First look at McDonald's 'create your own gourmet burgers' in Australia

The fast food chain is bringing table service to its restaurants Down Under

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Indy Lifestyle Online

One of McDonald’s first “gourmet” make your own burgers has been filmed in Australia – and it looks pretty good.

The fast food chain is ditching its plastic trays and counter service for the wooden boards and mini chip baskets usually seen in trendy, smaller, burger joints.

A branch in Castle Hill, Sydney, is trying out the new format before it is rolled out across Australia.

A customer filmed his experience negotiating the new digital kiosks, where people can choose their own burgers and toppings from a 19-ingredient list.

The touch screen starts with the option of buns – brioche or “crusty” – then moves on to how many Angus beef burgers are wanted.

The following array of individually-priced options offers cheese, sauces, salads and toppings including bacon, beetroot and fried eggs.

When the order is completed, customers choose to sit in the restaurant or outside and the food is brought to them by serving staff.

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A McDonald's branch in Castle Hill, Sydney, is trialling the gourmet burgers

The impressive list of extras chosen in the video included an extra beef burger, four kinds of cheese slices, an egg, two sauces, tomato, gherkins, lettuce, red onion, grilled onions, mushrooms, pineapple, guacamole and tortilla strips.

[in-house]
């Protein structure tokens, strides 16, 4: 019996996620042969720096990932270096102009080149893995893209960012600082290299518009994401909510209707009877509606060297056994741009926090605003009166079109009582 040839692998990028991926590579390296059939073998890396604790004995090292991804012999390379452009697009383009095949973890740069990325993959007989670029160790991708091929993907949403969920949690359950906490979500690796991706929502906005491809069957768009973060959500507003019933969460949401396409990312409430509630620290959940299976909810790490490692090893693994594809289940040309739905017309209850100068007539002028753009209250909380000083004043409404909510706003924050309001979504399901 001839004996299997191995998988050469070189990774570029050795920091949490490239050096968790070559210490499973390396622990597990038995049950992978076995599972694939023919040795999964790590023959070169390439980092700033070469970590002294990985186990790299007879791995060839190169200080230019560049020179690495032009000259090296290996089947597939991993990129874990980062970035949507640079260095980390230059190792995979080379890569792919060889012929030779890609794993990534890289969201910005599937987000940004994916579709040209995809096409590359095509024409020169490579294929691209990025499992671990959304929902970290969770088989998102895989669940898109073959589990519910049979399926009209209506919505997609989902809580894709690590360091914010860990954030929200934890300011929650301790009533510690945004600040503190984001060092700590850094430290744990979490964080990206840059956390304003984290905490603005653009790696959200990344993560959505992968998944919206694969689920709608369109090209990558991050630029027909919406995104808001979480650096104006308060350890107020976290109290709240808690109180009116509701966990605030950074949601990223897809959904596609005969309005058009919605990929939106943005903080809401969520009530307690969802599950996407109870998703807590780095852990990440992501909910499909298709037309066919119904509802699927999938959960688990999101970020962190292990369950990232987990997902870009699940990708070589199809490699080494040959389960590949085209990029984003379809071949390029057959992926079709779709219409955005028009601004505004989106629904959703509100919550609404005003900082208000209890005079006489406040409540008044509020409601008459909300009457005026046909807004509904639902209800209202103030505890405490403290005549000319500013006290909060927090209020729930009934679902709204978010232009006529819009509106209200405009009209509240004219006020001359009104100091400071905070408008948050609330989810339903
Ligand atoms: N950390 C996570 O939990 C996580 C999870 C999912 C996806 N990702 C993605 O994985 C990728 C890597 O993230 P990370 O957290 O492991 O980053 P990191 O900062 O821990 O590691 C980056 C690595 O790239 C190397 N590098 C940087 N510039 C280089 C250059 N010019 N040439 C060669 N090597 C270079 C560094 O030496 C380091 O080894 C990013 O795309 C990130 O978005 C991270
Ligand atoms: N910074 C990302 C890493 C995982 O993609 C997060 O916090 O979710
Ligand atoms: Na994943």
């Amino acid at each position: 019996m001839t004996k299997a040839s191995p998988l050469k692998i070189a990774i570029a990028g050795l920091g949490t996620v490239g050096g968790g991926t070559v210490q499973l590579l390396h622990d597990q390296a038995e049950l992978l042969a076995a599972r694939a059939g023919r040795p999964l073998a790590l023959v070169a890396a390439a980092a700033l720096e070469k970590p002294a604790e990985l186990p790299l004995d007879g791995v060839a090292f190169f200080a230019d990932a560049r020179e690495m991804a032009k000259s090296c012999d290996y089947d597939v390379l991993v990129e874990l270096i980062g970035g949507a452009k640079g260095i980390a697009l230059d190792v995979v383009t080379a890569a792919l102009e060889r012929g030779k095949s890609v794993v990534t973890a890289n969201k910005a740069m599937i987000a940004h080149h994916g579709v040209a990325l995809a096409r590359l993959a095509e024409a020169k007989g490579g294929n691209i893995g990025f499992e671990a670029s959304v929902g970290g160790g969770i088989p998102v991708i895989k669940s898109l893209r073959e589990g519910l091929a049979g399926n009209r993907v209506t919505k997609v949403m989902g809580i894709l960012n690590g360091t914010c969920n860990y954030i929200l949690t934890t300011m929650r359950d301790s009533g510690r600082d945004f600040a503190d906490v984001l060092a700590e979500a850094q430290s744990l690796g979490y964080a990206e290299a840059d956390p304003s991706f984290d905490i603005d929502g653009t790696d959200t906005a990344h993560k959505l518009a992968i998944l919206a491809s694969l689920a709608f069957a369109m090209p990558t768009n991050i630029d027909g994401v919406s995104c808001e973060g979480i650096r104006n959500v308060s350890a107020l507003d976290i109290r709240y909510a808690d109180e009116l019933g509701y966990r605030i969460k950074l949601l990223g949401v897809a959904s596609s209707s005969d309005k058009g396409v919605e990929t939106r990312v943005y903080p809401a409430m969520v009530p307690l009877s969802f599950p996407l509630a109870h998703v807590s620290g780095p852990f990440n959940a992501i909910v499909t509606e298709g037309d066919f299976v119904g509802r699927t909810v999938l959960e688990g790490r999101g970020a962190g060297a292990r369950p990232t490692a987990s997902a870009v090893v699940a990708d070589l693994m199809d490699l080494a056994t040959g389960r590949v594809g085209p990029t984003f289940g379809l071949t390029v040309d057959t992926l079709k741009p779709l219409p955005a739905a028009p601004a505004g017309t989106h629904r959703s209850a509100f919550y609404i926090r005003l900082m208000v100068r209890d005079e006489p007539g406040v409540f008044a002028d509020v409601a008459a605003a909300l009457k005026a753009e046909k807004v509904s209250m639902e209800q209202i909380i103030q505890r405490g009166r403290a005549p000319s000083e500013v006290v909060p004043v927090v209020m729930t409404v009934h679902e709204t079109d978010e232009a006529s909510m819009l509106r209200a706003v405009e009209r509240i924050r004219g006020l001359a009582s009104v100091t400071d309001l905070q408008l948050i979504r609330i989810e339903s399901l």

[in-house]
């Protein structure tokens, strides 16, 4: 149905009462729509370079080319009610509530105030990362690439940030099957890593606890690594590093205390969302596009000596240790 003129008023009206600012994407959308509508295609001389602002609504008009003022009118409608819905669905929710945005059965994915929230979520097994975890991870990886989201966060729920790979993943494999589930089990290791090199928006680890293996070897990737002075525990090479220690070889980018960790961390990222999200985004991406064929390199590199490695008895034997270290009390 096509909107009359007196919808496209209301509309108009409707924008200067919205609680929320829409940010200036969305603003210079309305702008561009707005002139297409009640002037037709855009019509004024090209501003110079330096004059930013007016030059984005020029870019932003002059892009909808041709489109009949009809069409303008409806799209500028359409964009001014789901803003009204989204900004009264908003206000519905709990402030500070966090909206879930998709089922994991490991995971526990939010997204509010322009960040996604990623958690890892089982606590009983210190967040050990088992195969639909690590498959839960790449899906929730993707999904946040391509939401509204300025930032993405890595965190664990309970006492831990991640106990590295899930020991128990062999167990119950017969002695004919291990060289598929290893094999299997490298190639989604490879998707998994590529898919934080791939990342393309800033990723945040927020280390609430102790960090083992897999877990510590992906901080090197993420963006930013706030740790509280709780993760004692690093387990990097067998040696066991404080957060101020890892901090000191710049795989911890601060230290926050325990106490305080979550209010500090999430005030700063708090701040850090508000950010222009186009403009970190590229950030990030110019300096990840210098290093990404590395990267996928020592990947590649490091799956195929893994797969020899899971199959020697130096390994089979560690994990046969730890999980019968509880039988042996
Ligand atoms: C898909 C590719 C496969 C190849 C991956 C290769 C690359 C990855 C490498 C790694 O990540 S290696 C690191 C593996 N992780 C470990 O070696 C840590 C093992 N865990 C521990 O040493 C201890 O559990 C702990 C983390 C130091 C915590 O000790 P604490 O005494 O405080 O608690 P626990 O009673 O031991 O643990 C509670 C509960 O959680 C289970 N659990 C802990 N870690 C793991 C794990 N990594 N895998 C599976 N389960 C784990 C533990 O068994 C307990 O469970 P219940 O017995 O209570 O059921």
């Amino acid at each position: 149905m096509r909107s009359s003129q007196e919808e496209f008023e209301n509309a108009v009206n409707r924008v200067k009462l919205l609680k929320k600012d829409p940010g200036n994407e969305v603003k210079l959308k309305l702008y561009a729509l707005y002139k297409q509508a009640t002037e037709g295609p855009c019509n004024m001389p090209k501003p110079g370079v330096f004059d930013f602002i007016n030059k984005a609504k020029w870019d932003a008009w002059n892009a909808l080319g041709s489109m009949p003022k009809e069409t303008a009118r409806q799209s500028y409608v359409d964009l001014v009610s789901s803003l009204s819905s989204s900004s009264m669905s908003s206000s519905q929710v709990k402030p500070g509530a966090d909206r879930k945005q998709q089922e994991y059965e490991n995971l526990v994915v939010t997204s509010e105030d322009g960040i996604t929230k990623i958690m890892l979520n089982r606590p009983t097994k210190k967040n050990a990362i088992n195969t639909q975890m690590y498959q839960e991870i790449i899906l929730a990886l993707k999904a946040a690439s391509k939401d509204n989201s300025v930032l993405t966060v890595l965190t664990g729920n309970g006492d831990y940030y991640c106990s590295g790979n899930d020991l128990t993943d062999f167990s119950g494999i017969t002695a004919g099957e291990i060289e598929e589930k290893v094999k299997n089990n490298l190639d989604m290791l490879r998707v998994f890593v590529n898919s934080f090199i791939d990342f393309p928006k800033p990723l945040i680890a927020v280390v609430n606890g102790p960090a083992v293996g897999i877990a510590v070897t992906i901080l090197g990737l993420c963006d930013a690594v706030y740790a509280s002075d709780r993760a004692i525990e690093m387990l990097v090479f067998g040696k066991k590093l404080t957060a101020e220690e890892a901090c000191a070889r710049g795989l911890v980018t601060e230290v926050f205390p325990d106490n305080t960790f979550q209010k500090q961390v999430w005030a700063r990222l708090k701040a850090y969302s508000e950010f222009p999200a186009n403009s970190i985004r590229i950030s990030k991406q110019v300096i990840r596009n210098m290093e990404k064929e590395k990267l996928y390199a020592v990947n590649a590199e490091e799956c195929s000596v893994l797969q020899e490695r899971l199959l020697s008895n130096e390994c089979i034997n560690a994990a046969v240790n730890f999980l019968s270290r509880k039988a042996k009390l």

The meal, with medium fries and a drink, came in at $15.95 (£8.70) and footage showed a towering burger arrive on a wooden board with chips in a wire basket.

“I know it looks a bit big because I ordered everything to try it but it was really nice, and something different,” the customer said.

Many McDonald’s fans are excited about the change but others have criticised the world’s largest fast food chain for moving in on the territory occupied by smaller businesses and independent restaurants.

“McDonald’s is innovating and changing again to meet the needs of our customers,” McDonald’s Australia CEO Andrew Gregory said.

“What we’re really doing here is simply what our customers have asked us to do.”

The move comes after the company attempted to banish rumours of “pink slime” and unappetising additives in its burgers by allowing cameras into a factory.

But in the same week, a Canadian man claimed to have found a dead mouse in his “McCafe” coffee.

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